Iran's presidential election: What does it mean for foreign policy?

An Iranian man displays his ink-stained finger after casting his ballot during the parliamentary election on 21 February, 2020. [Getty]
8 min read
Washington, DC
14 June, 2021

While Iran's Supreme Leader Ayatollah Ali Khamenei - not the president - ultimately calls the shots on international issues, it would be a mistake to conclude that this Friday's presidential election will have no ramifications for Iran's relations with the US and its Arab neighbours.

Last month, Iran's Guardian Council disqualified former two-term president Mahmoud Ahmadinejad, the former parliament speaker Ali Larijani, and other moderates and reformists, including Eshaq Jahangiri, Mostafa Tajzadeh, Ali Motahari, and Masoud Pezeshkian, from the race.

The remaining candidates

Ebrahim Raisi
Ebrahim Raisi. [Getty]

Following the disqualifications, Ebrahim Raisi, known for being an "ultra-conservative" "hardliner," has become the leading contender. As Khamenei's close confidant, Raisi has served as Chief Justice of Iran since March 2019 and has been tipped to succeed Khamenei as supreme leader.

Despite Iran's media describing Raisi as the "unrivalled candidate," nothing is certain. His victory is by no means inevitable, there are other strong horses in the race.

Abdolnaser Hemmati
Abdolnaser Hemmati. [Getty]

Abdolnaser Hemmati, the moderate outgoing Central Bank governor, is Raisi's main "reformist" challenger. He is a member of Iran's Turkish-speaking minority who has campaigned for less "state interference" in the economy, an end to the censorship of Twitter, and more cooperation with the West.

Mohsen Mehralizadeh
Mohsen Mehralizadeh. [Getty]

Mohsen Mehralizadeh, the former governor of Isfahan Province, is a Turkish-speaking "reformist" calling for modernising agriculture, greater political transparency, and more affordable housing. He has been banned from running in presidential and parliamentary elections in the past by the Guardian Council.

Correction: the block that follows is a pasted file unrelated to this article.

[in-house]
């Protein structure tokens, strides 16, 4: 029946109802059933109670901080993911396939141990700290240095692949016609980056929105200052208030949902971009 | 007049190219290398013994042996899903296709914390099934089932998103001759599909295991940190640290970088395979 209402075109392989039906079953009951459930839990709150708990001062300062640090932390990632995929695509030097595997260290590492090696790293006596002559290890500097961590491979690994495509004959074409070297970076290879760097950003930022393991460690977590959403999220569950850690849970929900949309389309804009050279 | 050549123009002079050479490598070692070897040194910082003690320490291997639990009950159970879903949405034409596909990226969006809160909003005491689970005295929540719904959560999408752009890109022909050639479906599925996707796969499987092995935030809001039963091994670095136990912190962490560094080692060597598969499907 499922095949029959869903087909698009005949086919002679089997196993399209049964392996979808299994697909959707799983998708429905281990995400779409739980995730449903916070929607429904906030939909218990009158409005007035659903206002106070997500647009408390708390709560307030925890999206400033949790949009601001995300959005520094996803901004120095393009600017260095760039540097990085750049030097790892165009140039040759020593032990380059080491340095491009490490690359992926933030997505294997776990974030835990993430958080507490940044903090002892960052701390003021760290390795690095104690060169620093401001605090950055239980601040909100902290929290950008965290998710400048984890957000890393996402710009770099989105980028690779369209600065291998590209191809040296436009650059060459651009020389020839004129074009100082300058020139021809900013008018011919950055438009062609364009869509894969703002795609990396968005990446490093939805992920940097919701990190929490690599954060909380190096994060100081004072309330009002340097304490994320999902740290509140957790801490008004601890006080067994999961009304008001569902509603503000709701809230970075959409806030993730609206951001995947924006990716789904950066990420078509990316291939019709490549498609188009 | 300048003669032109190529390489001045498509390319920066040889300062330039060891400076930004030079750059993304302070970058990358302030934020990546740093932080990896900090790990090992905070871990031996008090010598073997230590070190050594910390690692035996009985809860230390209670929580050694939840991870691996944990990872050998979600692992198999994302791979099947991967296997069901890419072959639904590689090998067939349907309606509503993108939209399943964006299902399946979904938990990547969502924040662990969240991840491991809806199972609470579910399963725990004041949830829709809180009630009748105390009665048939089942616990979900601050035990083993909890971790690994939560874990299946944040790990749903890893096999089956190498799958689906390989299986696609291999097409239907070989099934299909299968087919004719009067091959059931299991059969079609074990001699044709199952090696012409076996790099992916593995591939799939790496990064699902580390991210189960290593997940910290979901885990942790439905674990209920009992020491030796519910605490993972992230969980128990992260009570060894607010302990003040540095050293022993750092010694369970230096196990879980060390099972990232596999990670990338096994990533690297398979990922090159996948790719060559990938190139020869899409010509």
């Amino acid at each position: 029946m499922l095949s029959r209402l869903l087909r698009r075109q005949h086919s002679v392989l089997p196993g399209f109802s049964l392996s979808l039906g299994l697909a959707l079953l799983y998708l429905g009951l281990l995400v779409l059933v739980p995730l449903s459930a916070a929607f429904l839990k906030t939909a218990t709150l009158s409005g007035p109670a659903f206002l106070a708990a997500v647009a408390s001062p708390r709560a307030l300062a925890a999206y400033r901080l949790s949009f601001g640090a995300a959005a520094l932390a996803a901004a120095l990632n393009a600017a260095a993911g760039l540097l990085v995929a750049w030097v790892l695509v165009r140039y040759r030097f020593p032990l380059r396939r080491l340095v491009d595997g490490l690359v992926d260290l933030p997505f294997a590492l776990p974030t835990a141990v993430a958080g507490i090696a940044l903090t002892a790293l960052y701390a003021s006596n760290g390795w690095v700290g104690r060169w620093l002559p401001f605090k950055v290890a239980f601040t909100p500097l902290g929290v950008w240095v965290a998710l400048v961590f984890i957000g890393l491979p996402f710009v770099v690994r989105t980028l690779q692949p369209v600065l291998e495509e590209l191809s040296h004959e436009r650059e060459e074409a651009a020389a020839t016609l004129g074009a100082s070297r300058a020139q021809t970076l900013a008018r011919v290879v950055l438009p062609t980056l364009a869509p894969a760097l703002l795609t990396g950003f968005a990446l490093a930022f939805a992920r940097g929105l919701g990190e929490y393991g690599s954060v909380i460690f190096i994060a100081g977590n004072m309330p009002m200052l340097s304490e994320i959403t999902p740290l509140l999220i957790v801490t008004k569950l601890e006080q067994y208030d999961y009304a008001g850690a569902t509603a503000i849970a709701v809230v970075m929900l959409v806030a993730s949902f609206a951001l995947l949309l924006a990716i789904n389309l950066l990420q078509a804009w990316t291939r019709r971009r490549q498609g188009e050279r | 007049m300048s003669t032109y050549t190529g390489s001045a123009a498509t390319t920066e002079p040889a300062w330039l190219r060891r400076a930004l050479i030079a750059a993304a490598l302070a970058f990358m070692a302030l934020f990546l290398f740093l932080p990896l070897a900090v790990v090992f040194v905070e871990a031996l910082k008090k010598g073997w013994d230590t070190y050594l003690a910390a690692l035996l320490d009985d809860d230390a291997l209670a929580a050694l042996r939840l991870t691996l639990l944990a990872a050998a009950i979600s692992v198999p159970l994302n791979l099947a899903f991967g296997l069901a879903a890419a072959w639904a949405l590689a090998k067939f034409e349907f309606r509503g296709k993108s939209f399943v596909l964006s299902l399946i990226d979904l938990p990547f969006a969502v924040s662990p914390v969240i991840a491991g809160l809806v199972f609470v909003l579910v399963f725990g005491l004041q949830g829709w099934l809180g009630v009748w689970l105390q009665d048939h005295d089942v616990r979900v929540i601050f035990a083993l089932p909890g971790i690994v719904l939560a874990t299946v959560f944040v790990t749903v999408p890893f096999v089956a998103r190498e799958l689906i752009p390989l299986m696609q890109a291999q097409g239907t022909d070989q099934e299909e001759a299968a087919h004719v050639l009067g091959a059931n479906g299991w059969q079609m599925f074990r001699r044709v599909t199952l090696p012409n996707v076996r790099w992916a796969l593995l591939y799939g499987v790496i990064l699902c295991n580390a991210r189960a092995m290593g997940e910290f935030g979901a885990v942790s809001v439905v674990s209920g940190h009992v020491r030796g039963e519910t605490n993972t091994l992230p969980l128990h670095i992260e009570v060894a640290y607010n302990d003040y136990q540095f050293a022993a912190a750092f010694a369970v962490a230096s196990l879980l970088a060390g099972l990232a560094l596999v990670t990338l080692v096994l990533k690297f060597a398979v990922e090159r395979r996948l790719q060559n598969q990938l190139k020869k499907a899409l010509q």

Saeed Jalili
Saeed Jalili. [Getty]

Saeed Jalili, Iran's chief nuclear negotiator from 2007 - 2013 and a member of the Supreme National Security Council, is a conservative with close ties to Khamenei who advocates developing stronger economic ties with neighbouring countries rather than the West.

Amirhossein Ghazizadeh-Hashemi
Amirhossein Ghazizadeh-Hashemi. [Getty]

Amirhossein Ghazizadeh-Hashemi, the First Vice-Speaker of Parliament, is a conservative promising a soft loan of around $17,000 as employment and marriage fund to the young, in an attempt to jumpstart the economy.

Mohsen Rezaei
Mohsen Rezaei. [Getty]

Mohsen Rezaei, a "perennial candidate" and former Islamic Revolutionary Guard Corps (IRGC) commander-in-chief, is a conservative who proposes monthly financial aid to the Iranian population along with strengthening trade relations with neighbouring countries.

Alireza Zakani
Alireza Zakani. [Getty]

Alireza Zakani, a parliamentarian and owner of "hardline" media outlet Jahan News, is a conservative candidate who has vocally supported the Houthis in Yemen and advocated developing Iran's mining sector.

Nuclear stakes

As the world watches Iran's election, the first question on many outsiders' minds is what this race means for the ongoing talks in Vienna over the JCPOA.

In an interview with The New Arab, Ali Ahmadi, a Tehran-based geopolitical analyst, explained that the trajectory of Tehran's approach toward the 2015 nuclear deal is "unlikely to be seriously challenged by a somewhat more conservative new President."